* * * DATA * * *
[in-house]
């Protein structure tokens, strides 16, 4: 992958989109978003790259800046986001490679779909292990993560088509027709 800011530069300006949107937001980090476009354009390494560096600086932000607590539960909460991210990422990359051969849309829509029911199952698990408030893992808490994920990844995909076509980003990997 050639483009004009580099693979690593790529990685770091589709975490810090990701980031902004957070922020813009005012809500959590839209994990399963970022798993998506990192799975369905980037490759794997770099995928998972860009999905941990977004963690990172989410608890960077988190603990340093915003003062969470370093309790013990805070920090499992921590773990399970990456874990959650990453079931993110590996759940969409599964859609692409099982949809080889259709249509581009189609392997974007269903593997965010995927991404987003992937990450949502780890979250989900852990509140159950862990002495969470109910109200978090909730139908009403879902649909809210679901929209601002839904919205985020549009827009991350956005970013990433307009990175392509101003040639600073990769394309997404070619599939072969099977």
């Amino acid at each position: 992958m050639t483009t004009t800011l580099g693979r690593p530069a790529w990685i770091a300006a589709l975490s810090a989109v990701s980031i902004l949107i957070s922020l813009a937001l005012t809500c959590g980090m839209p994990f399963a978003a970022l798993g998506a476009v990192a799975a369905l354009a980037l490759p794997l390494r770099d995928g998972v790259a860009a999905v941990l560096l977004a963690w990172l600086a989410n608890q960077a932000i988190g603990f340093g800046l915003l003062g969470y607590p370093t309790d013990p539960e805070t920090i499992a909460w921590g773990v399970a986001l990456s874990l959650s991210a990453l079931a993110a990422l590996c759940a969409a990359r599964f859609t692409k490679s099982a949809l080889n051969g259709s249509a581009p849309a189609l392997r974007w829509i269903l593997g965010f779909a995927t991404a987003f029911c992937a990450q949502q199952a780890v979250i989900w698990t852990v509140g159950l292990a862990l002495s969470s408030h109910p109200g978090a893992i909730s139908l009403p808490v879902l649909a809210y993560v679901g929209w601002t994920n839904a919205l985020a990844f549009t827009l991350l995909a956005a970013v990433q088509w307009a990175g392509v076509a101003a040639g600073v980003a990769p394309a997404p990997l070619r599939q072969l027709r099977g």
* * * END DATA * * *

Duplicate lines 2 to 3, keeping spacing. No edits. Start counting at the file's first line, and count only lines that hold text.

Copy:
């Protein structure tokens, strides 16, 4: 992958989109978003790259800046986001490679779909292990993560088509027709 800011530069300006949107937001980090476009354009390494560096600086932000607590539960909460991210990422990359051969849309829509029911199952698990408030893992808490994920990844995909076509980003990997 050639483009004009580099693979690593790529990685770091589709975490810090990701980031902004957070922020813009005012809500959590839209994990399963970022798993998506990192799975369905980037490759794997770099995928998972860009999905941990977004963690990172989410608890960077988190603990340093915003003062969470370093309790013990805070920090499992921590773990399970990456874990959650990453079931993110590996759940969409599964859609692409099982949809080889259709249509581009189609392997974007269903593997965010995927991404987003992937990450949502780890979250989900852990509140159950862990002495969470109910109200978090909730139908009403879902649909809210679901929209601002839904919205985020549009827009991350956005970013990433307009990175392509101003040639600073990769394309997404070619599939072969099977």
């Amino acid at each position: 992958m050639t483009t004009t800011l580099g693979r690593p530069a790529w990685i770091a300006a589709l975490s810090a989109v990701s980031i902004l949107i957070s922020l813009a937001l005012t809500c959590g980090m839209p994990f399963a978003a970022l798993g998506a476009v990192a799975a369905l354009a980037l490759p794997l390494r770099d995928g998972v790259a860009a999905v941990l560096l977004a963690w990172l600086a989410n608890q960077a932000i988190g603990f340093g800046l915003l003062g969470y607590p370093t309790d013990p539960e805070t920090i499992a909460w921590g773990v399970a986001l990456s874990l959650s991210a990453l079931a993110a990422l590996c759940a969409a990359r599964f859609t692409k490679s099982a949809l080889n051969g259709s249509a581009p849309a189609l392997r974007w829509i269903l593997g965010f779909a995927t991404a987003f029911c992937a990450q949502q199952a780890v979250i989900w698990t852990v509140g159950l292990a862990l002495s969470s408030h109910p109200g978090a893992i909730s139908l009403p808490v879902l649909a809210y993560v679901g929209w601002t994920n839904a919205l985020a990844f549009t827009l991350l995909a956005a970013v990433q088509w307009a990175g392509v076509a101003a040639g600073v980003a990769p394309a997404p990997l070619r599939q072969l027709r099977g």